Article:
Anyway, more about what you will find on the Mirage. On the outside of the ES, you get halogen headlights, LED taillights, and a LED high-mounted stop light. The front and rear bumpers are body-colored, as are the folding side mirrors, outer door handles, and the liftgate handle. There are also side sill garnishes, a rear spoiler, front variable intermittent windshield wipers, a rear intermittent wiper, rear window defrost with a timer, and all season tires slapped on the wheels. The LE adds to that black side mirrors and a Limited Edition (hence the name LE) badge, but little else changes.

On the inside of the ES, you will find things like a standard front map light and a cargo light to provide you with some illumination. The driver's seat is 6-way adjustable while the front passenger's seat is power-adjustable 4 different ways. There is a split-folding rear seat that opens up more cargo space when you need it, and there are head restraints at the front and rear outboard seating positions. The CVT's shift panel is painted in silver, and the driver gets a sunvisor with a vanity mirror. The fuel lid has a remote release that takes a bit of the hassle out of fueling up.

To add more to the list, the LE gives you an armrest for the driver's seat and black fabric with red accenting on the seat surfaces. The front seats get heating added on as a standard feature, and there is leather wrapping with red stitching on the steering wheel and gear shift knob. The interior door panels also have red accents, and there is a gloss black audio panel.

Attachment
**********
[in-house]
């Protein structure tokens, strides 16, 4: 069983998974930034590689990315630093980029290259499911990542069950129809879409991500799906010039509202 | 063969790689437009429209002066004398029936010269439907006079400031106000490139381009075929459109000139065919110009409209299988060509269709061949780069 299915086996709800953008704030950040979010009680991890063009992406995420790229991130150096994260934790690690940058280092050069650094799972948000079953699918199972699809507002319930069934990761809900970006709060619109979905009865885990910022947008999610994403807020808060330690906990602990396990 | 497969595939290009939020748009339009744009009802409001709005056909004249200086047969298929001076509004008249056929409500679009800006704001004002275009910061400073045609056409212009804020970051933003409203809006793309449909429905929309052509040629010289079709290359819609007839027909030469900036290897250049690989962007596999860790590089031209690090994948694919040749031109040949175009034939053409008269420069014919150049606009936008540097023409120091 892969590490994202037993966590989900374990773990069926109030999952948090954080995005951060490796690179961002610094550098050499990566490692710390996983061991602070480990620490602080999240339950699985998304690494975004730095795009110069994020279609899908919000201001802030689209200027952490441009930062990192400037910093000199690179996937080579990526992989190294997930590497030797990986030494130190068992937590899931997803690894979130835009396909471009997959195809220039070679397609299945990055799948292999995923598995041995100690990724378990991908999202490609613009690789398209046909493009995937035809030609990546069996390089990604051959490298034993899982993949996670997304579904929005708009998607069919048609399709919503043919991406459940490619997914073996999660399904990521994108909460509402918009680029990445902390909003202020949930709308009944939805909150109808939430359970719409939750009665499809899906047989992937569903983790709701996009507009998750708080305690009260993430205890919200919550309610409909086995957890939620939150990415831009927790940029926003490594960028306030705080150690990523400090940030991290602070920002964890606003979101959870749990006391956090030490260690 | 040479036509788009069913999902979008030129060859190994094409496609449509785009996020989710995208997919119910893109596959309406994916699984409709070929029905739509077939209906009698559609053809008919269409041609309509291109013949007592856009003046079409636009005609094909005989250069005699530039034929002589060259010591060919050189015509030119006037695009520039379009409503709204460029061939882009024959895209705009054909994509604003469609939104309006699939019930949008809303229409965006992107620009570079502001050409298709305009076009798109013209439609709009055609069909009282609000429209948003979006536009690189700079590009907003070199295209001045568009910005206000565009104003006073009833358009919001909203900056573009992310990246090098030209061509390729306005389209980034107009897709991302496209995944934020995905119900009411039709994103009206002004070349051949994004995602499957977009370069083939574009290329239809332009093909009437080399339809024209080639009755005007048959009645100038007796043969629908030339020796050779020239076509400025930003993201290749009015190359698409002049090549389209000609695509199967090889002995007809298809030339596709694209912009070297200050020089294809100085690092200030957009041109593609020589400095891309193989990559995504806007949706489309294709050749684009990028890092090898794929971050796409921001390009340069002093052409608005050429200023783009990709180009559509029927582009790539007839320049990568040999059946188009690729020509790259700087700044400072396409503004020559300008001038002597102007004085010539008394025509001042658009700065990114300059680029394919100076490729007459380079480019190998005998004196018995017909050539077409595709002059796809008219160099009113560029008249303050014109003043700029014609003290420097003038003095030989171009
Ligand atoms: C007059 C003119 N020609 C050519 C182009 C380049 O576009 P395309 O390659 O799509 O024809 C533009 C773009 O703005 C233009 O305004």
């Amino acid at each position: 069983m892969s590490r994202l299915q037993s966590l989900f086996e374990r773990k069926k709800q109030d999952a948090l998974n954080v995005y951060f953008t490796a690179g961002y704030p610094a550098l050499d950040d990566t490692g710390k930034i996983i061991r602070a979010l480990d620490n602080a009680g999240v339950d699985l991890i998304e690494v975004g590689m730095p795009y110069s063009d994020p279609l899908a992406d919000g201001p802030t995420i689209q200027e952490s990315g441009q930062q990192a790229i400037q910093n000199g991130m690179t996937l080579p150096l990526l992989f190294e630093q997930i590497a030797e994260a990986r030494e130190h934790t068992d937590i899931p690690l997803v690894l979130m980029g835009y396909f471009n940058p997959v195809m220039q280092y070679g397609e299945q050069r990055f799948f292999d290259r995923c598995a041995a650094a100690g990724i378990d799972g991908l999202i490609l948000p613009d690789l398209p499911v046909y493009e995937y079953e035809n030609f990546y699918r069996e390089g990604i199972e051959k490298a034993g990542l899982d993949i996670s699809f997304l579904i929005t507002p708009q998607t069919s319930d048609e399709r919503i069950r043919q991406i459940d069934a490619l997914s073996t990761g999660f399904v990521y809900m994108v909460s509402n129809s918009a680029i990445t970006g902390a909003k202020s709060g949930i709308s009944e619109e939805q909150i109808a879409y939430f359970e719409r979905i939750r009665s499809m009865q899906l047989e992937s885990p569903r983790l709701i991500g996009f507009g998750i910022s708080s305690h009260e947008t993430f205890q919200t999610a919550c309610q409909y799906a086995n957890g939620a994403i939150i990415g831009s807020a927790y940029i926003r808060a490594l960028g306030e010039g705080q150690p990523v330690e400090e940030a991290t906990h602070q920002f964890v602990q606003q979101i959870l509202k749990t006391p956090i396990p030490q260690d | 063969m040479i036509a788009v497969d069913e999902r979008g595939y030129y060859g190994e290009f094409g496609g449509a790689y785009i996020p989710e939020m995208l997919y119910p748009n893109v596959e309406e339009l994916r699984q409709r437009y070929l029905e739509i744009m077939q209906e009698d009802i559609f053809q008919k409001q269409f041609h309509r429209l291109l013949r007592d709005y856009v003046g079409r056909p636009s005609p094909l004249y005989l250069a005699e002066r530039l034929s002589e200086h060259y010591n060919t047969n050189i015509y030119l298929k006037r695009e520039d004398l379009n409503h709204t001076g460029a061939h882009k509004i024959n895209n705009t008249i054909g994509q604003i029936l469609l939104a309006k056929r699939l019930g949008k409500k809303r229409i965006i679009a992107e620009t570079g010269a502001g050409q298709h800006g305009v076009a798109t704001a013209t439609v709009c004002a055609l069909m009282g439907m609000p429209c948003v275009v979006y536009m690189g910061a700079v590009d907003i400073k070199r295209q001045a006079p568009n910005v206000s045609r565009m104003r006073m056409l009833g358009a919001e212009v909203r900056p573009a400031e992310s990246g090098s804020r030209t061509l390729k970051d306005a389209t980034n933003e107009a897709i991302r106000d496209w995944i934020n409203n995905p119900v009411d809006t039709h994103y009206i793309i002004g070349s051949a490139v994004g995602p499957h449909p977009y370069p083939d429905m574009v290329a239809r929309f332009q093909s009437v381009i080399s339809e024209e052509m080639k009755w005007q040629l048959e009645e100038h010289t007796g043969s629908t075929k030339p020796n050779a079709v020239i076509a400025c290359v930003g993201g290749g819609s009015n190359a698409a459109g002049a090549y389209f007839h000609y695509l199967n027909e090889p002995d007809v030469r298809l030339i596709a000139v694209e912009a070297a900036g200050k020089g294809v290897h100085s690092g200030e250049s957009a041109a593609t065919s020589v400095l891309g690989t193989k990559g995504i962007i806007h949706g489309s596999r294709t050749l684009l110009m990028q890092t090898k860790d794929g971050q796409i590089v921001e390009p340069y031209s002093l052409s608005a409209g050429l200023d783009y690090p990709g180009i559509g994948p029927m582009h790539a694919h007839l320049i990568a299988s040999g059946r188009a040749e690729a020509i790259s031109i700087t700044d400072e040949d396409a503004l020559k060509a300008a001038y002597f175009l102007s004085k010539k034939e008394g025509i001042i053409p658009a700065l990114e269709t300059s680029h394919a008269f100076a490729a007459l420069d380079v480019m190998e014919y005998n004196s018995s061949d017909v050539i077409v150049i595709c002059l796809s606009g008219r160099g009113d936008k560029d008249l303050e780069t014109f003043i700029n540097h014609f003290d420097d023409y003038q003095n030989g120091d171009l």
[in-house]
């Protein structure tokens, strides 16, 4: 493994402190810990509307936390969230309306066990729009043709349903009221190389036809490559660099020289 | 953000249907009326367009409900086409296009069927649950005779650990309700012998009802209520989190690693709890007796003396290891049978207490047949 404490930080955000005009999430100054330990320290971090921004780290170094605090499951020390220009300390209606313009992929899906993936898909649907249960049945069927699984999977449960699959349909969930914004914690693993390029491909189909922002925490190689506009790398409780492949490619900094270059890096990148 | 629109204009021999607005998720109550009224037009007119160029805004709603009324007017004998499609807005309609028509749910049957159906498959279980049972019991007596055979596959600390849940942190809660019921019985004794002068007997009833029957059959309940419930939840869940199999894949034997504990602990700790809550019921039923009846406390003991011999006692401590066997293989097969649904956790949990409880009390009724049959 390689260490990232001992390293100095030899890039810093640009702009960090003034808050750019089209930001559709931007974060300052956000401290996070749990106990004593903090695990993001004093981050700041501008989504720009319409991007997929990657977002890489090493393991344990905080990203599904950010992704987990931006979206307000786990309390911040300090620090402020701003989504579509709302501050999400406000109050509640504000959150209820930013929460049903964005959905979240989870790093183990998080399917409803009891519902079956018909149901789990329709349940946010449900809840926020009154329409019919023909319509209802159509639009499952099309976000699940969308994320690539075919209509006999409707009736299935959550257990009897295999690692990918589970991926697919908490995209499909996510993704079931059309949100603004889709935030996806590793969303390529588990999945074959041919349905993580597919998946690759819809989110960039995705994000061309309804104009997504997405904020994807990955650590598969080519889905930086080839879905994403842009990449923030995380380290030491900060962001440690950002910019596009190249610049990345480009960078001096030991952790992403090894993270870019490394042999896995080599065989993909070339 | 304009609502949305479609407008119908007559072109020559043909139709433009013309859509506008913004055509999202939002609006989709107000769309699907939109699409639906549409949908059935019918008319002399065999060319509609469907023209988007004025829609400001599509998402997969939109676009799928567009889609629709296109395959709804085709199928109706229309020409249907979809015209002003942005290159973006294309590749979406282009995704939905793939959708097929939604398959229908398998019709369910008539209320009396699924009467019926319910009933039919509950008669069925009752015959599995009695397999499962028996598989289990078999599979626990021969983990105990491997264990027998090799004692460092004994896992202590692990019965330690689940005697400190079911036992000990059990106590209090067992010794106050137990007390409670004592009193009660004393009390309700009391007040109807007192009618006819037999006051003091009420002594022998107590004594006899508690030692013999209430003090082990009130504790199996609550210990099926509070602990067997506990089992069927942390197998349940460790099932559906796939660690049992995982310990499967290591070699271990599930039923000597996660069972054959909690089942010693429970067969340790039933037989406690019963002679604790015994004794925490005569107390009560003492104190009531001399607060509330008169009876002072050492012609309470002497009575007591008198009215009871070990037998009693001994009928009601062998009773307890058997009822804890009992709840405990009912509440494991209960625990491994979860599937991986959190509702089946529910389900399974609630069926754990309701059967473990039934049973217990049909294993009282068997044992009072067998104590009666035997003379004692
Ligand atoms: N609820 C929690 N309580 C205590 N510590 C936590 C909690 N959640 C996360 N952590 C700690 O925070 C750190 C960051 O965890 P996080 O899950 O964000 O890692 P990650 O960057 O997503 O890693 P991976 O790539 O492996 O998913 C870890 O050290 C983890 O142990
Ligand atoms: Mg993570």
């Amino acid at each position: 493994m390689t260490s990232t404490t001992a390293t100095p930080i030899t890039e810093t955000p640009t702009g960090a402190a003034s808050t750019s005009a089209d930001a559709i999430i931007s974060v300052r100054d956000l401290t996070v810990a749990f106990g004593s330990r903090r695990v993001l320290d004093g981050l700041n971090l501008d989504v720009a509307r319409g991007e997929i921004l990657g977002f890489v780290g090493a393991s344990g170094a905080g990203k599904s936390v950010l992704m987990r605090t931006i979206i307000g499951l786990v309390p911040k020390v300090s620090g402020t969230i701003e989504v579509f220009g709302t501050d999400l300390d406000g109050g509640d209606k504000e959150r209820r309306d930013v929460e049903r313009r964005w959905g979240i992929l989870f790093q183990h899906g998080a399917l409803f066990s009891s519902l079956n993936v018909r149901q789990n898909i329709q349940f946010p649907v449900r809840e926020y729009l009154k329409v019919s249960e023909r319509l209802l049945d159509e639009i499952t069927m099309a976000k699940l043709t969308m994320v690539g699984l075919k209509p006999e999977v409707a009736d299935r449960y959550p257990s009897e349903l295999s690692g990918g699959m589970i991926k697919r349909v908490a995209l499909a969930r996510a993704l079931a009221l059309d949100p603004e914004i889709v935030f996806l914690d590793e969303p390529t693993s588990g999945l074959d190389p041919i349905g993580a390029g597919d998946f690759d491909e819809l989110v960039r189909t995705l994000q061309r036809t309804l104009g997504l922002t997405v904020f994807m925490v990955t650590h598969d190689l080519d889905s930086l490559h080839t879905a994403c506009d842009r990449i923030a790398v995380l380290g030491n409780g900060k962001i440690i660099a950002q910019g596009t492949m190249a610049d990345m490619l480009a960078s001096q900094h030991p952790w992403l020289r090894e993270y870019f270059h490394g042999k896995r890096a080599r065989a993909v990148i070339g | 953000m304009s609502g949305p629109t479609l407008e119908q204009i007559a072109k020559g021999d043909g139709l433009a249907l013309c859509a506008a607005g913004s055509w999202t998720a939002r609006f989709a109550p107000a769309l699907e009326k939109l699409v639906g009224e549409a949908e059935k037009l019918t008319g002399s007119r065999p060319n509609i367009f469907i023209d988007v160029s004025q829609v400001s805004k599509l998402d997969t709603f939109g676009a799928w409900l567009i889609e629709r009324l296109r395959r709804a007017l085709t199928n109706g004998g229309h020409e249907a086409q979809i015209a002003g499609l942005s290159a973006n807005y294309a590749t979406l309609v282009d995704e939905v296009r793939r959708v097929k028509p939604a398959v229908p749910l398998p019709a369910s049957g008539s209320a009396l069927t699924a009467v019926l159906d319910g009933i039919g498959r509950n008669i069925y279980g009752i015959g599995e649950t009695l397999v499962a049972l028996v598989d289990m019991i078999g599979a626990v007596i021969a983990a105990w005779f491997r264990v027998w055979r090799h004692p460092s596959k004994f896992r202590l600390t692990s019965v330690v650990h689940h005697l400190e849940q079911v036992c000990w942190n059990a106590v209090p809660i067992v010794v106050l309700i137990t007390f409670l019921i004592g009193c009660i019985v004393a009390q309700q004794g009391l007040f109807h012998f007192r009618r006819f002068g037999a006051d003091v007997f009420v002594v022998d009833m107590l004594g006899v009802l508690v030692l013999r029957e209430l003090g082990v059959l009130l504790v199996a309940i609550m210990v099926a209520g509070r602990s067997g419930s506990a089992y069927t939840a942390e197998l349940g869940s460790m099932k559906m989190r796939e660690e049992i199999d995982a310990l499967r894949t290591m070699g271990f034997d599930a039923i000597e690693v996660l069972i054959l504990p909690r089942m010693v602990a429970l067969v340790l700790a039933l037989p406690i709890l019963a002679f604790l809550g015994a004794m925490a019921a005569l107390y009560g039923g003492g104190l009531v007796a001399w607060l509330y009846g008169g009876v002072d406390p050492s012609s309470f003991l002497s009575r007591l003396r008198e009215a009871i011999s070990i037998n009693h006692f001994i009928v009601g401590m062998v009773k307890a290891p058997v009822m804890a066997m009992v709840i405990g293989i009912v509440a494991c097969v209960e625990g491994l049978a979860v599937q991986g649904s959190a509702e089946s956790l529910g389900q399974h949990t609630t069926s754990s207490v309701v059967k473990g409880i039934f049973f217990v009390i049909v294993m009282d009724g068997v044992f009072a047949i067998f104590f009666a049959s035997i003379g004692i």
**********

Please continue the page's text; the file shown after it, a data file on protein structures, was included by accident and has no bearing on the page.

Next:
As far as convenience features go, these two trim levels are pretty similar. The ES comes equipped with a 7-inch audio display, a 4-speaker sound system, AM/FM radio, and HD Radio. There is also a standard rear-view camera and Bluetooth connectivity. You do get an USB port up front for connectivity. Other creature comforts inside of the ES include an ECO indicator, cruise control, a steering wheel with controls mounted on it for the audio and phone controls, automatic climate control, a micron air filter, rear heater floor ducts, and remote keyless entry. Other standard features include a 12-volt power outlet, a floor console with cup holders built in, bottle holders on each of the front doors, a glove box, and front assist grips for getting yourself in and out of the vehicle.

With the LE, the only additions you will find are the 6.5-inch smartphone-link display audio (SDA), smartphone app integration via Apple CarPlay and Android Auto, and a CD/MP3 player.

Finally, we have safety features, which are all the same across the whole line-up. They're also relatively basic, with the list feeling somewhat short, even by economy vehicle standards. The standard safety features that you get include hill start assist, brake assist and electronic brake force distribution in conjunction with the ABS, traction and stability control, a tire pressure monitoring system, the LATCH system for child car safety seats, an anti-theft system with an engine immobilizer, and the RISE body construction.

Compare the 2020 Mitsubishi Mirage LE vs SE Trims. What is the difference?

So, what can you get on the SE that doesn't come on the ES or LE? As it turns out, not much, really. It shares the bulk of its features with the ES while adding a few things on. It does go back to the 14-inch wheels that come on the ES, but the exterior does get a couple of additions made to it. Fog lights become standard on the SE, and the body-colored side mirrors gain integrated turn indicators. The only other hint you will get that these are two different trim levels just by looking at them on the outside is, of course, the SE badging.